The Reserve Bank of India (RBI) indicated that it will soon commence limited pilot launches of e-rupee (e`), or Central Bank Digital Currency (CBDC) or digital rupee, for specific use cases.
It has hinted at two broad categories for the use of e-rupee — retail and wholesale — taking the payment system in the country to a new level where the common people and businesses will be able to use the digital currency seamlessly for various transactions.
What’s RBI’s plan?
The central bank said that the development of CBDC could provide the public a risk-free virtual currency that will give them legitimate benefits without the risks of dealing in private virtual currencies.
The approach for issuance of CBDC will be governed by two basic considerations — to create a digital rupee that is as close as possible to a paper currency and to manage the process of introducing digital rupee in a seamless manner.
The central bank also feels that it is desirable for CBDCs to have offline capabilities to make it a more attractive and accessible medium of payment for a wide category of users.
E-rupee is the same as a fiat currency and is exchangeable one-to-one with the fiat currency. Only its form is different.
It can be accepted as a medium of payment, legal tender and a safe store of value.
The digital rupee would appear as liability on a central bank’s balance sheet.
What are the types of E-rupee?
Based on the usage and the functions performed by the digital rupee and considering the different levels of accessibility, CBDC can be demarcated into two broad categories — general purpose (retail) (CBDC-R) and wholesale (CBDC-W), the RBI’s concept note says.
Retail CBDC is an electronic version of cash primarily meant for retail transactions. It will be potentially available for use by all and can provide access to safe money for payment and settlement as it is a direct liability of the central bank. However, the RBI has not explained how e-rupee can be used in merchant transactions in the retail trade.
Wholesale CBDCis designed for restricted access to select financial institutions. It has the potential to transform the settlement systems for financial transactions undertaken by banks in the government securities (G-Sec) segment, inter-bank market and capital market more efficiently and securely in terms of operational costs, use of collateral and liquidity management.
What are the forms of CBDC?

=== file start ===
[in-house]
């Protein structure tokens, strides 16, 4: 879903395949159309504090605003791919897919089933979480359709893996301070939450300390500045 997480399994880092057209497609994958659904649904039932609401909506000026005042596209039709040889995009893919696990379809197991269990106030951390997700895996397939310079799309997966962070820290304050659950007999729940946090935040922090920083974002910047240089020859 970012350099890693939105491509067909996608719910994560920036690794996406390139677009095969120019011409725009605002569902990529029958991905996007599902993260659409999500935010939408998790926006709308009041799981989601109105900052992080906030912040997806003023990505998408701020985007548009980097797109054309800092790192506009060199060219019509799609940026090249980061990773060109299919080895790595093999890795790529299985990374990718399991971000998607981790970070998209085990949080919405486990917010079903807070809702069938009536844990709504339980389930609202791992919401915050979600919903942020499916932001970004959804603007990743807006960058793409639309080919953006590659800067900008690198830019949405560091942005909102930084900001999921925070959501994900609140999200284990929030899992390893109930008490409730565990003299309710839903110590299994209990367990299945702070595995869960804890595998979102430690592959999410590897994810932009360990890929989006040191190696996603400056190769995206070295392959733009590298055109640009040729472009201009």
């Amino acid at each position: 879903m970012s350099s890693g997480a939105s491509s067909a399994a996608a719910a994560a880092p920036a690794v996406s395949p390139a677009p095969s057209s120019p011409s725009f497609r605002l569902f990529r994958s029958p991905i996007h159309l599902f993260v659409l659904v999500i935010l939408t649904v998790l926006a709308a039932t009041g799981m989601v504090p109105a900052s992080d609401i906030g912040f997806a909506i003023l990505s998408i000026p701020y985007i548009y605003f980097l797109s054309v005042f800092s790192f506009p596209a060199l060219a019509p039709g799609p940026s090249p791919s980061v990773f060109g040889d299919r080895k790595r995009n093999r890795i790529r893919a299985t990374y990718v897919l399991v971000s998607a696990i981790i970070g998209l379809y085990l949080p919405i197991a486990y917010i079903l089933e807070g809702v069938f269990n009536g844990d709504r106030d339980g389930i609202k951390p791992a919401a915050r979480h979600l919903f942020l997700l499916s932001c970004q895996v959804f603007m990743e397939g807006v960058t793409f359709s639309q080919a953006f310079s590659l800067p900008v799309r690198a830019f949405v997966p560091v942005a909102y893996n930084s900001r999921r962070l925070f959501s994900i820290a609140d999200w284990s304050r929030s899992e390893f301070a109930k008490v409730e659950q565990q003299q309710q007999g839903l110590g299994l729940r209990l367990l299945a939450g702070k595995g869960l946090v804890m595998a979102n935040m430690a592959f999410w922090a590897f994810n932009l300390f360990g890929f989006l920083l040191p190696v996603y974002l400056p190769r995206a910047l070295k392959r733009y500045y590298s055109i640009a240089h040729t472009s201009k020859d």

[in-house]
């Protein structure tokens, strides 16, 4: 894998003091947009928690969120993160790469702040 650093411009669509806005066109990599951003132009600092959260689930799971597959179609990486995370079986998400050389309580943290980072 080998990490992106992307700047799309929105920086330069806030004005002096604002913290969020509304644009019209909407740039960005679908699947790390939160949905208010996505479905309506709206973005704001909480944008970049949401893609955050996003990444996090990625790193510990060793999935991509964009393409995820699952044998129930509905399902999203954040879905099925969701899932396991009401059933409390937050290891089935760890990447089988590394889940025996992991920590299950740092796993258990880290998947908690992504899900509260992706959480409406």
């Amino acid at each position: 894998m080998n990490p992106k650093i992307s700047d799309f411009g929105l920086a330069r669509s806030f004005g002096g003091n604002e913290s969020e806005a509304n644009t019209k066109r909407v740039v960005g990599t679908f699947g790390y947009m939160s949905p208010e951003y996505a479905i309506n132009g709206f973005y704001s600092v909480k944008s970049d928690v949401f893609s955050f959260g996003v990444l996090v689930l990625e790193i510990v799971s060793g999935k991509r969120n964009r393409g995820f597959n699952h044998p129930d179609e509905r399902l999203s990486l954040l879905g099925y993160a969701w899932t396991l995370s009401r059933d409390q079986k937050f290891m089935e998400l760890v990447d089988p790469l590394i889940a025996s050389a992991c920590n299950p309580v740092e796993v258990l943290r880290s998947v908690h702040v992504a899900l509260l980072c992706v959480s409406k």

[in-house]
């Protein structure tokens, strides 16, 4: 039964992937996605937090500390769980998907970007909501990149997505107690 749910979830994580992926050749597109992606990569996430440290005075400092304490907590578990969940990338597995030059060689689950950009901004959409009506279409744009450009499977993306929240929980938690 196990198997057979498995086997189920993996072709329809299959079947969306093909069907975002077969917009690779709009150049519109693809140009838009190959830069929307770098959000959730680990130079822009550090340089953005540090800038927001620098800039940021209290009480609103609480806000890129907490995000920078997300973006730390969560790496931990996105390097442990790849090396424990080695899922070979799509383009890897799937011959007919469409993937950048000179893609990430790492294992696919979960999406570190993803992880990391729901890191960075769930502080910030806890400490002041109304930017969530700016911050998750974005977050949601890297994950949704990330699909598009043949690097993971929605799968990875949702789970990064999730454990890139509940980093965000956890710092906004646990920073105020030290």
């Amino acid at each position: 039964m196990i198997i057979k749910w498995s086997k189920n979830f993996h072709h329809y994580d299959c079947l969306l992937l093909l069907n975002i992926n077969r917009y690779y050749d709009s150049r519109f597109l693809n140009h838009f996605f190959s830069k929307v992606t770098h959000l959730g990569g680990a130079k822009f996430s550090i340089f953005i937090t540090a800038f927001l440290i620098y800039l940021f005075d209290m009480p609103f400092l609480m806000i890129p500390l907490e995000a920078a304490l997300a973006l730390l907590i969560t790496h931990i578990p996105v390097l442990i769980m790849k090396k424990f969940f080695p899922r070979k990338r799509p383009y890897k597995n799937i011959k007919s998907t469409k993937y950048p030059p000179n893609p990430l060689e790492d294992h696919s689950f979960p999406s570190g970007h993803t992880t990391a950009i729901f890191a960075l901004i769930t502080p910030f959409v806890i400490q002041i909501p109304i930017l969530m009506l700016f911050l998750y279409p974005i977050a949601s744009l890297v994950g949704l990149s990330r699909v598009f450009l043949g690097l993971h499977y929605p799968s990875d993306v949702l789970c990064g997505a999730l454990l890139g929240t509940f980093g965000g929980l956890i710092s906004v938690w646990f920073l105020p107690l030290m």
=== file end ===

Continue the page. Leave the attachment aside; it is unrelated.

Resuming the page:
The central bank says e-rupee, or CBDC, can be structured as token-based or account-based.A token-based CBDC would be a bearer instrument like banknotes, meaning whosoever holds the tokens at a given point in time would be presumed to own them.
In a token-based CBDC, the person receiving a token will verify that his ownership of the token is genuine. A token-based CBDC is viewed as a preferred mode for CBDC-R as it would be closer to physical cash.
An account-based system would require maintenance of record of balances and transactions of all holders of the CBDC and indicate the ownership of the monetary balances. In this case, an intermediary will verify the identity of an account holder. This system can be considered for CBDC-W.
What’s the model for issuance?
There are two models for issuance and management of CBDCs under the RBI’s consideration — direct model (single tier model) and indirect model (two-tier model).
In the direct model, the central bank will be responsible for managing all aspects of the digital rupee system such as issuance, account-keeping and transaction verification.
An indirect model would be one where the central bank and other intermediaries (banks and any other service providers), each play their respective role. In this model, the central bank will issue CBDC to consumers indirectly through intermediaries and any claim by consumers will be managed by the intermediary.
What are the advantages of E-rupee?
The RBI said the key motivations for exploring the issuance of CBDC in India among others include reduction in operational costs involved in physical cash management, fostering financial inclusion, bringing resilience, efficiency and innovation in the payments system.
It will add efficiency to the settlement system and boost innovation in cross-border payments space and provide the public with uses that any private virtual currencies can provide, without the associated risks.
Can E-rupee be transacted in offline mode?
The offline functionality as an option will allow CBDC to be transacted without the internet and thus enable access in regions with poor or no internet connectivity.
It will also create digital footprints of the unbanked population in the financial system, which will facilitate the easy availability of credit to them.
However, the RBI feels in the offline mode, the risk of ‘double-spending’ will exist because it will be technically possible to use a CBDC unit more than once without updating the common ledger of CBDC.
But it can be mitigated to a larger extent by technical solutions and appropriate business rules including monetary limits on offline transactions, the central bank says.